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Posted by Richy George on 26 September, 2023This post was originally published on this site
The serverless database continues to gain traction across the industry, generating a lot of hype along the way. And why not?
The idea that an application developer starting on a new project can provision a database, not worry about sizing compute and storage, or fine-tuning database configurations, and really only needs a general sense of workload pattern and transaction volume to approximate cost is a very enticing proposition. Plus, some might even see very strong potential to reduce the TCO of the database system.
As the theme around cloud cost management continues to percolate, the elastic pay-as-you-go model makes serverless even more attractive—if the app and customers behave.
The serverless database model can be a great solution for unpredictable, spiky workloads. It can even be a fit for predictable, but not constant workloads, e.g., ecommerce on holiday weekends. It’s ideal for the application development team that may not have deep database tuning expertise, or may not quite understand their app usage patterns yet. Or, for teams that may prioritize availability and performance and care less about control of their database system and aggressive margin optimization.
I do not mean to suggest that serveless is a runaway budget-burning machine. Paying strictly for what you consume has huge potential to keep costs down and avoid waste, but it also requires you to understand how your application behaves and how users interact with it. Huge spikes in workload, especially those that the application should have been more efficient with, can also be very costly. You’re paying for what you use, but you may not always use what you expected to.
As you consider a serverless database option, you will also want to consider where your organization or company policy lies in a shared responsibility model. For example, serverless is not going to be entirely suitable for highly regulated workloads with strong governance policies over database configuration changes.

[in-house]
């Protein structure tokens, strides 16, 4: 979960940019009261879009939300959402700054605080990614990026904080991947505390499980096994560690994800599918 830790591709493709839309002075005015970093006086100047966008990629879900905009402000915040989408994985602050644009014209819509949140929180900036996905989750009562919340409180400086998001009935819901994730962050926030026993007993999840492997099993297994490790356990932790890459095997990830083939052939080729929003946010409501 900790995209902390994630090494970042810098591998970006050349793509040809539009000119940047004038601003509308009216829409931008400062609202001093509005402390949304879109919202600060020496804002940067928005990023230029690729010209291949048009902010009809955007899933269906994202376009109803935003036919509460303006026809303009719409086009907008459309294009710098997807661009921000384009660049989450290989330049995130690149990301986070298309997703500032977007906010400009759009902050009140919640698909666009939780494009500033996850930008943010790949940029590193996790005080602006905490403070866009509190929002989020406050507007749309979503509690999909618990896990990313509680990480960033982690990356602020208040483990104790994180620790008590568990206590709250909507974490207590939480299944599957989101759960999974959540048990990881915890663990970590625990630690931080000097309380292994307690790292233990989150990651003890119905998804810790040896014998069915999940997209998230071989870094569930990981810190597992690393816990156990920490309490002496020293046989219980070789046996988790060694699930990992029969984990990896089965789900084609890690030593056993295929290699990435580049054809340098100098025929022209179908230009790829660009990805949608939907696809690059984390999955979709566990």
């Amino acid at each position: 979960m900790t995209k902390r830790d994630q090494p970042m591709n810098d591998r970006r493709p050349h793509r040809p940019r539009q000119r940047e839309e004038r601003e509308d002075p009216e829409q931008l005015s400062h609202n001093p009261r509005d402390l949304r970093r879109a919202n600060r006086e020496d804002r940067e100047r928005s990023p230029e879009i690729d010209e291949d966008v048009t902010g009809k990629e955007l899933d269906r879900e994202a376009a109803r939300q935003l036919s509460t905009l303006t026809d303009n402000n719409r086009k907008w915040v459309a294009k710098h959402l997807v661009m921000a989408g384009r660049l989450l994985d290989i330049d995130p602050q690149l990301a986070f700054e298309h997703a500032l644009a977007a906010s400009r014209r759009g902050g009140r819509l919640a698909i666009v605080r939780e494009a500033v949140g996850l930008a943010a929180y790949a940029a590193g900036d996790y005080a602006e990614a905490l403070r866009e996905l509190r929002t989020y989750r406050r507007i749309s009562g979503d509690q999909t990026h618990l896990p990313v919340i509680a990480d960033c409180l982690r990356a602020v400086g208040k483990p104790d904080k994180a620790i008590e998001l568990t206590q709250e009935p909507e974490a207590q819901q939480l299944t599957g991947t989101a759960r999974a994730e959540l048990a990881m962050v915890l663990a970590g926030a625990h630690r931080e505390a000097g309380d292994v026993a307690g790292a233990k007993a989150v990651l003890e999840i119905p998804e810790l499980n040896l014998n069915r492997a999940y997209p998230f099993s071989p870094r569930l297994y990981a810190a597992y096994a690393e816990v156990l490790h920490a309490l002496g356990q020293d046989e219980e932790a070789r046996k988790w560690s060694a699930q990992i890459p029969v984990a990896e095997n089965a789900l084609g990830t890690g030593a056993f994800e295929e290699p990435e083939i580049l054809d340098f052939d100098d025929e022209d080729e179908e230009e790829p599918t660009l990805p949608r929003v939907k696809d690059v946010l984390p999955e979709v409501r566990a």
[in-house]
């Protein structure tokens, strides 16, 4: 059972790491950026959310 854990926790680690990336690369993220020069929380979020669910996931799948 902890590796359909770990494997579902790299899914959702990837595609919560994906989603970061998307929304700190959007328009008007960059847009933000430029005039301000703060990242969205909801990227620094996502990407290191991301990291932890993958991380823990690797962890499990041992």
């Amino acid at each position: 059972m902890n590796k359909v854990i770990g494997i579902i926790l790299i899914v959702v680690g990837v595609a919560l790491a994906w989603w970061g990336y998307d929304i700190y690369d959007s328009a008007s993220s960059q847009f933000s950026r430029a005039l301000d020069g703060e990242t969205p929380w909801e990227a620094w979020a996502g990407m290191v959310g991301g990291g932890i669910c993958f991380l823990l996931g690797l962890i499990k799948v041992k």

To really reap the benefits of a serverless database means accepting that you are relinquishing even more control of your database to the provider than you would with even a traditional database-as-a-service (DBaaS) solution, which those highly regulated industries would not necessarily accommodate without the same strict governance policies they have in place today.
Serverless is not just about scaling system resources instantaneously. It’s also about ensuring the database is properly tuned for the type of workloads it is processing to honor those guarantees to the customer, while also optimizing utilization rates of the system resources it is consuming.
While the consumer may not have to worry about managing the cost of cloud infrastructure in a serverless model, the provider still does, and it is in their best interest to ensure that the database system is optimally tuned for their customer’s workloads, and that the underlying systems are at optimal utilization rates.
It also means the provider is going to leverage multi-tenancy models wherever possible to pack as many database clusters on their servers as possible. This maximizes utilization rates and optimizes margins—for the provider. In a multi-tenant architecture, you must be sure that your provider will have the level of predictability in your workload, along with any number of other customers on those same servers. This would ensure there’s enough idle resources available to meet any increases in workload, especially the unpredictable ones.
Ultimately, serverless databases are a great technology, but one that is still in its infancy and that presents challenges for both the consumer and the provider. A serverless database should not be viewed as the end all be all. It is a very powerful option that app teams should consider when selecting their database solutions among numerous other options.
Jozef de Vries is chief product engineering officer at EDB.
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